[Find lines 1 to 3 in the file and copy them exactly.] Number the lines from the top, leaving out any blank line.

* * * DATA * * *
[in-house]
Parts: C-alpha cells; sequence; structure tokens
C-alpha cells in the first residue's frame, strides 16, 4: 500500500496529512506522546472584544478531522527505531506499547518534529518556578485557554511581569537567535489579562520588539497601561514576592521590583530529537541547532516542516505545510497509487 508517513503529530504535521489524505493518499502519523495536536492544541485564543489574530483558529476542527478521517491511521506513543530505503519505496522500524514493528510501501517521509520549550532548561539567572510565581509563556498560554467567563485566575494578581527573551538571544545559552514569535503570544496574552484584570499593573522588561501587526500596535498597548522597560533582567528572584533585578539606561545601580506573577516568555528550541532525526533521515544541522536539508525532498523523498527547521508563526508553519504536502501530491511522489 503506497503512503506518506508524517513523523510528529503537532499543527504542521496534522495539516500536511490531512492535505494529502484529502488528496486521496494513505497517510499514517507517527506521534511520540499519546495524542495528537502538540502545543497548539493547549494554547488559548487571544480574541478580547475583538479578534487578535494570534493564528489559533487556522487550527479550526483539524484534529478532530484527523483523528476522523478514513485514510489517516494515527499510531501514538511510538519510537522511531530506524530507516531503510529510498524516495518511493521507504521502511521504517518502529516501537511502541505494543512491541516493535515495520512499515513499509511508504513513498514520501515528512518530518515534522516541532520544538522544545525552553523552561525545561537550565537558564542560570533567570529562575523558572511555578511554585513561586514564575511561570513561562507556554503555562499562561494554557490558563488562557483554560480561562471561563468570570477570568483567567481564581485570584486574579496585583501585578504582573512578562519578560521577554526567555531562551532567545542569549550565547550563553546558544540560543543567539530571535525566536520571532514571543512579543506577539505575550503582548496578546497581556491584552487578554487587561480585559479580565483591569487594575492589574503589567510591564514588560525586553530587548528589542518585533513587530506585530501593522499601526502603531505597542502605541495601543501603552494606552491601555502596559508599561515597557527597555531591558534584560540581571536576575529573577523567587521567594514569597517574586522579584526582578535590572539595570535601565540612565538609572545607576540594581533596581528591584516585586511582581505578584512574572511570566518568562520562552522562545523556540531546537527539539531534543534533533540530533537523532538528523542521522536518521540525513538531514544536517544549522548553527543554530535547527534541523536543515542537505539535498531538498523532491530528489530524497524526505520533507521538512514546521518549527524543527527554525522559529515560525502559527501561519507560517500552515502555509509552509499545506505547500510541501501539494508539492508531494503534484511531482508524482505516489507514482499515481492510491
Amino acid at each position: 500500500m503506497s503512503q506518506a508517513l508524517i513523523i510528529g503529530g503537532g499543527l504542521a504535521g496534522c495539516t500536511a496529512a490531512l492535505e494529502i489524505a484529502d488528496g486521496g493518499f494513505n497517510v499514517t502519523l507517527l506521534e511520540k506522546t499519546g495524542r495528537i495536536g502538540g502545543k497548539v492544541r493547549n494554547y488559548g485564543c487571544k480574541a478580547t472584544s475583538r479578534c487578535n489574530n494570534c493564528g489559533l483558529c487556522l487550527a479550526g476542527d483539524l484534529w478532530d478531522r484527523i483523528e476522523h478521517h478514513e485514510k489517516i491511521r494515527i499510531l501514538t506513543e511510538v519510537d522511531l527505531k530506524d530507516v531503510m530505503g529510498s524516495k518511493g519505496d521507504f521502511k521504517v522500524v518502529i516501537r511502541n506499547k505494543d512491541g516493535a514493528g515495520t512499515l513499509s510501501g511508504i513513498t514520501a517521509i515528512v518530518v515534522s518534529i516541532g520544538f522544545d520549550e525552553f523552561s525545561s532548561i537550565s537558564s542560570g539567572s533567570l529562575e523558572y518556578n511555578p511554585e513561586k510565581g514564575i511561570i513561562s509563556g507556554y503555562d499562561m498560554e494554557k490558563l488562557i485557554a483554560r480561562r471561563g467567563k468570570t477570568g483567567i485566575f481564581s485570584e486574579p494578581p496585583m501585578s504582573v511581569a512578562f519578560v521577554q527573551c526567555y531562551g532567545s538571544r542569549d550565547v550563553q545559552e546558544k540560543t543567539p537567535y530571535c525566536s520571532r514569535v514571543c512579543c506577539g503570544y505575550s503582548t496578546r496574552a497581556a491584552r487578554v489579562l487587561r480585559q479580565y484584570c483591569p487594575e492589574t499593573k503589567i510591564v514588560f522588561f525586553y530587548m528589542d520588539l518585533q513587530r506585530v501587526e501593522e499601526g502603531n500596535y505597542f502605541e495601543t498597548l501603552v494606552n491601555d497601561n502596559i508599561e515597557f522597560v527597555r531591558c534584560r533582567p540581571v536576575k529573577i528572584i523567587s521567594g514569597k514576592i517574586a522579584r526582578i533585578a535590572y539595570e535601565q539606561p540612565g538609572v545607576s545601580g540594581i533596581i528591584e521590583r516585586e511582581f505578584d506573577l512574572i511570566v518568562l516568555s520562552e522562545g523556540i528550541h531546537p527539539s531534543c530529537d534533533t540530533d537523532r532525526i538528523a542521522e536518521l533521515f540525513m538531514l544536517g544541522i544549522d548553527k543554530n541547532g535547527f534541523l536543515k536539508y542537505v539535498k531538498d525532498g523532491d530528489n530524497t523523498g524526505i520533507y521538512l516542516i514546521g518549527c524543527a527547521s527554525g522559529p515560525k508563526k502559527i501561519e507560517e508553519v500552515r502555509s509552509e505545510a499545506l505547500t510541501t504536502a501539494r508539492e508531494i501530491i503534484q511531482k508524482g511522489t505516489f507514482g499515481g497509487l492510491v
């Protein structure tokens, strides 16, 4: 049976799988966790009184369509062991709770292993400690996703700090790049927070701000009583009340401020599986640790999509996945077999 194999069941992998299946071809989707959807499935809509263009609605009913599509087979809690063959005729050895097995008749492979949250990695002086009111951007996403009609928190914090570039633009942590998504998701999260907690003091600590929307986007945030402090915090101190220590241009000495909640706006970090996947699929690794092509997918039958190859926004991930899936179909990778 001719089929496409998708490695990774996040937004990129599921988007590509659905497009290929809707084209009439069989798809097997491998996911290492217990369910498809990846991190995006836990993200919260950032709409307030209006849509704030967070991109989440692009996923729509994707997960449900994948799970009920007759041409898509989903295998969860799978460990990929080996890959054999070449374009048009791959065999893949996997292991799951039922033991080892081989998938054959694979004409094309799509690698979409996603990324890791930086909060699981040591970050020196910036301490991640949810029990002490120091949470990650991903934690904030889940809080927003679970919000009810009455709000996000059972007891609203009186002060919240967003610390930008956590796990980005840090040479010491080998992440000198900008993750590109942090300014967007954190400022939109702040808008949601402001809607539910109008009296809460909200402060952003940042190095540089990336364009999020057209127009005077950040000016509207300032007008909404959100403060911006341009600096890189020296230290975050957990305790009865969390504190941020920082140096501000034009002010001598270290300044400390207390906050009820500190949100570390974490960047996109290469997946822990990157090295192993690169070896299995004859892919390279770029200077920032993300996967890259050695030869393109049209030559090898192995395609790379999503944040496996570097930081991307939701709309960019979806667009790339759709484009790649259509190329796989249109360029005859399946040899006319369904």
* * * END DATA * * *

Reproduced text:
[in-house]
Parts: C-alpha cells; sequence; structure tokens
C-alpha cells in the first residue's frame, strides 16, 4: 500500500496529512506522546472584544478531522527505531506499547518534529518556578485557554511581569537567535489579562520588539497601561514576592521590583530529537541547532516542516505545510497509487 508517513503529530504535521489524505493518499502519523495536536492544541485564543489574530483558529476542527478521517491511521506513543530505503519505496522500524514493528510501501517521509520549550532548561539567572510565581509563556498560554467567563485566575494578581527573551538571544545559552514569535503570544496574552484584570499593573522588561501587526500596535498597548522597560533582567528572584533585578539606561545601580506573577516568555528550541532525526533521515544541522536539508525532498523523498527547521508563526508553519504536502501530491511522489 503506497503512503506518506508524517513523523510528529503537532499543527504542521496534522495539516500536511490531512492535505494529502484529502488528496486521496494513505497517510499514517507517527506521534511520540499519546495524542495528537502538540502545543497548539493547549494554547488559548487571544480574541478580547475583538479578534487578535494570534493564528489559533487556522487550527479550526483539524484534529478532530484527523483523528476522523478514513485514510489517516494515527499510531501514538511510538519510537522511531530506524530507516531503510529510498524516495518511493521507504521502511521504517518502529516501537511502541505494543512491541516493535515495520512499515513499509511508504513513498514520501515528512518530518515534522516541532520544538522544545525552553523552561525545561537550565537558564542560570533567570529562575523558572511555578511554585513561586514564575511561570513561562507556554503555562499562561494554557490558563488562557483554560480561562471561563468570570477570568483567567481564581485570584486574579496585583501585578504582573512578562519578560521577554526567555531562551532567545542569549550565547550563553546558544540560543543567539530571535525566536520571532514571543512579543506577539505575550503582548496578546497581556491584552487578554487587561480585559479580565483591569487594575492589574503589567510591564514588560525586553530587548528589542518585533513587530506585530501593522499601526502603531505597542502605541495601543501603552494606552491601555502596559508599561515597557527597555531591558534584560540581571536576575529573577523567587521567594514569597517574586522579584526582578535590572539595570535601565540612565538609572545607576540594581533596581528591584516585586511582581505578584512574572511570566518568562520562552522562545523556540531546537527539539531534543534533533540530533537523532538528523542521522536518521540525513538531514544536517544549522548553527543554530535547527534541523536543515542537505539535498531538498523532491530528489530524497524526505520533507521538512514546521518549527524543527527554525522559529515560525502559527501561519507560517500552515502555509509552509499545506505547500510541501501539494508539492508531494503534484511531482508524482505516489507514482499515481492510491